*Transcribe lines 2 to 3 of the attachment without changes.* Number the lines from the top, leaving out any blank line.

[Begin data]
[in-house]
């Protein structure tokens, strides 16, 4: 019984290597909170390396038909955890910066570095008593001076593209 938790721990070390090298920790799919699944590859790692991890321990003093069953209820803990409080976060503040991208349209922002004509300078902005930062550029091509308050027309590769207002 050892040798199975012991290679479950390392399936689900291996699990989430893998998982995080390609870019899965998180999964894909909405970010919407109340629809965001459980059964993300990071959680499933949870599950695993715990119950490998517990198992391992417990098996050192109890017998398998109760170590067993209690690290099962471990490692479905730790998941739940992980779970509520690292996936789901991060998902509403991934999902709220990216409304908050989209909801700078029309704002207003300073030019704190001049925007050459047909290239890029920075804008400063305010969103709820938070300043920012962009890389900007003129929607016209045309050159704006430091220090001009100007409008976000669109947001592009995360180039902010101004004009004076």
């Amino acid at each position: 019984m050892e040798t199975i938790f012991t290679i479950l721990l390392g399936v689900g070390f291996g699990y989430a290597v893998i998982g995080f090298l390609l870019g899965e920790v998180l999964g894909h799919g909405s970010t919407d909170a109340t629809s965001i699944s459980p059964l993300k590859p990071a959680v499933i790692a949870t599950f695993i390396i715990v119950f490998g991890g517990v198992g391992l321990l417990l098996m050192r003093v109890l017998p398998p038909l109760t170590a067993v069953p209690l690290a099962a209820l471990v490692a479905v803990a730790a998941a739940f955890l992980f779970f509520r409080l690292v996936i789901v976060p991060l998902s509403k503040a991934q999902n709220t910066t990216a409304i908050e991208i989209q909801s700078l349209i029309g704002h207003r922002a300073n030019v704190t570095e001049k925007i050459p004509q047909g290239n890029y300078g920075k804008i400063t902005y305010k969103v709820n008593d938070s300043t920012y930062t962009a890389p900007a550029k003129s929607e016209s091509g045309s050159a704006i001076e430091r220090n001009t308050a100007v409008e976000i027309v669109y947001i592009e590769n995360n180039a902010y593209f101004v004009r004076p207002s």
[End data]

């Protein structure tokens, strides 16, 4: 019984290597909170390396038909955890910066570095008593001076593209 938790721990070390090298920790799919699944590859790692991890321990003093069953209820803990409080976060503040991208349209922002004509300078902005930062550029091509308050027309590769207002 050892040798199975012991290679479950390392399936689900291996699990989430893998998982995080390609870019899965998180999964894909909405970010919407109340629809965001459980059964993300990071959680499933949870599950695993715990119950490998517990198992391992417990098996050192109890017998398998109760170590067993209690690290099962471990490692479905730790998941739940992980779970509520690292996936789901991060998902509403991934999902709220990216409304908050989209909801700078029309704002207003300073030019704190001049925007050459047909290239890029920075804008400063305010969103709820938070300043920012962009890389900007003129929607016209045309050159704006430091220090001009100007409008976000669109947001592009995360180039902010101004004009004076």
């Amino acid at each position: 019984m050892e040798t199975i938790f012991t290679i479950l721990l390392g399936v689900g070390f291996g699990y989430a290597v893998i998982g995080f090298l390609l870019g899965e920790v998180l999964g894909h799919g909405s970010t919407d909170a109340t629809s965001i699944s459980p059964l993300k590859p990071a959680v499933i790692a949870t599950f695993i390396i715990v119950f490998g991890g517990v198992g391992l321990l417990l098996m050192r003093v109890l017998p398998p038909l109760t170590a067993v069953p209690l690290a099962a209820l471990v490692a479905v803990a730790a998941a739940f955890l992980f779970f509520r409080l690292v996936i789901v976060p991060l998902s509403k503040a991934q999902n709220t910066t990216a409304i908050e991208i989209q909801s700078l349209i029309g704002h207003r922002a300073n030019v704190t570095e001049k925007i050459p004509q047909g290239n890029y300078g920075k804008i400063t902005y305010k969103v709820n008593d938070s300043t920012y930062t962009a890389p900007a550029k003129s929607e016209s091509g045309s050159a704006i001076e430091r220090n001009t308050a100007v409008e976000i027309v669109y947001i592009e590769n995360n180039a902010y593209f101004v004009r004076p207002s």